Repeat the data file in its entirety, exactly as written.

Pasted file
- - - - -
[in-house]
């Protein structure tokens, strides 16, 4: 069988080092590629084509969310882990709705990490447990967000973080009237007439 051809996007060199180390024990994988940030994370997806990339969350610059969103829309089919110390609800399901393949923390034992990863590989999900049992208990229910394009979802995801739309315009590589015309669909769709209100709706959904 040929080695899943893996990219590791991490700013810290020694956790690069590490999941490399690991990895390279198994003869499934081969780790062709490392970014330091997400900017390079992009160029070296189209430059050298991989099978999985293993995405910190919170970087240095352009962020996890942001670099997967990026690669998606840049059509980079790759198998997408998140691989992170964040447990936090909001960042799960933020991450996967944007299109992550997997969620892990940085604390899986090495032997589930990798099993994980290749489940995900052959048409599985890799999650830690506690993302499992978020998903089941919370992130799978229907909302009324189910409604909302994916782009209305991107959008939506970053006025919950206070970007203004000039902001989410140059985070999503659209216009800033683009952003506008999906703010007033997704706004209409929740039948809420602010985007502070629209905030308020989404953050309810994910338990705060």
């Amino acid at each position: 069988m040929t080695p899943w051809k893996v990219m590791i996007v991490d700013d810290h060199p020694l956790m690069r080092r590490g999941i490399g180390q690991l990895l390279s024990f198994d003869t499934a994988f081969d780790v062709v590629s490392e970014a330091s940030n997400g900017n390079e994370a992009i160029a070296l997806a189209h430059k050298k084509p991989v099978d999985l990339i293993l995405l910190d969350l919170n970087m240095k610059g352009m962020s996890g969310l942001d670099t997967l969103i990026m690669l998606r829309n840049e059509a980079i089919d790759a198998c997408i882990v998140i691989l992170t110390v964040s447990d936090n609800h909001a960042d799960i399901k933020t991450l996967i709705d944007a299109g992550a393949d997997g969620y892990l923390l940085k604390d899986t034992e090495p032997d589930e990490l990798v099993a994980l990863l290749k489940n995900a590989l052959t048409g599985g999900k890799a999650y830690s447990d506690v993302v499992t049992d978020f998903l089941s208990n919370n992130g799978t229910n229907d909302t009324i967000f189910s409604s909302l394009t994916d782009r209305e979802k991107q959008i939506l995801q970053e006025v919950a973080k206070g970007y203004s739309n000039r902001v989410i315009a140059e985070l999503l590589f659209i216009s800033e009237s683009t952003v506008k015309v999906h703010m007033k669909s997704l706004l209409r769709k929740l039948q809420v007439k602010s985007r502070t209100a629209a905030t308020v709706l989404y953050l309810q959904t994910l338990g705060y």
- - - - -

[in-house]
């Protein structure tokens, strides 16, 4: 069988080092590629084509969310882990709705990490447990967000973080009237007439 051809996007060199180390024990994988940030994370997806990339969350610059969103829309089919110390609800399901393949923390034992990863590989999900049992208990229910394009979802995801739309315009590589015309669909769709209100709706959904 040929080695899943893996990219590791991490700013810290020694956790690069590490999941490399690991990895390279198994003869499934081969780790062709490392970014330091997400900017390079992009160029070296189209430059050298991989099978999985293993995405910190919170970087240095352009962020996890942001670099997967990026690669998606840049059509980079790759198998997408998140691989992170964040447990936090909001960042799960933020991450996967944007299109992550997997969620892990940085604390899986090495032997589930990798099993994980290749489940995900052959048409599985890799999650830690506690993302499992978020998903089941919370992130799978229907909302009324189910409604909302994916782009209305991107959008939506970053006025919950206070970007203004000039902001989410140059985070999503659209216009800033683009952003506008999906703010007033997704706004209409929740039948809420602010985007502070629209905030308020989404953050309810994910338990705060």
């Amino acid at each position: 069988m040929t080695p899943w051809k893996v990219m590791i996007v991490d700013d810290h060199p020694l956790m690069r080092r590490g999941i490399g180390q690991l990895l390279s024990f198994d003869t499934a994988f081969d780790v062709v590629s490392e970014a330091s940030n997400g900017n390079e994370a992009i160029a070296l997806a189209h430059k050298k084509p991989v099978d999985l990339i293993l995405l910190d969350l919170n970087m240095k610059g352009m962020s996890g969310l942001d670099t997967l969103i990026m690669l998606r829309n840049e059509a980079i089919d790759a198998c997408i882990v998140i691989l992170t110390v964040s447990d936090n609800h909001a960042d799960i399901k933020t991450l996967i709705d944007a299109g992550a393949d997997g969620y892990l923390l940085k604390d899986t034992e090495p032997d589930e990490l990798v099993a994980l990863l290749k489940n995900a590989l052959t048409g599985g999900k890799a999650y830690s447990d506690v993302v499992t049992d978020f998903l089941s208990n919370n992130g799978t229910n229907d909302t009324i967000f189910s409604s909302l394009t994916d782009r209305e979802k991107q959008i939506l995801q970053e006025v919950a973080k206070g970007y203004s739309n000039r902001v989410i315009a140059e985070l999503l590589f659209i216009s800033e009237s683009t952003v506008k015309v999906h703010m007033k669909s997704l706004l209409r769709k929740l039948q809420v007439k602010s985007r502070t209100a629209a905030t308020v709706l989404y953050l309810q959904t994910l338990g705060y």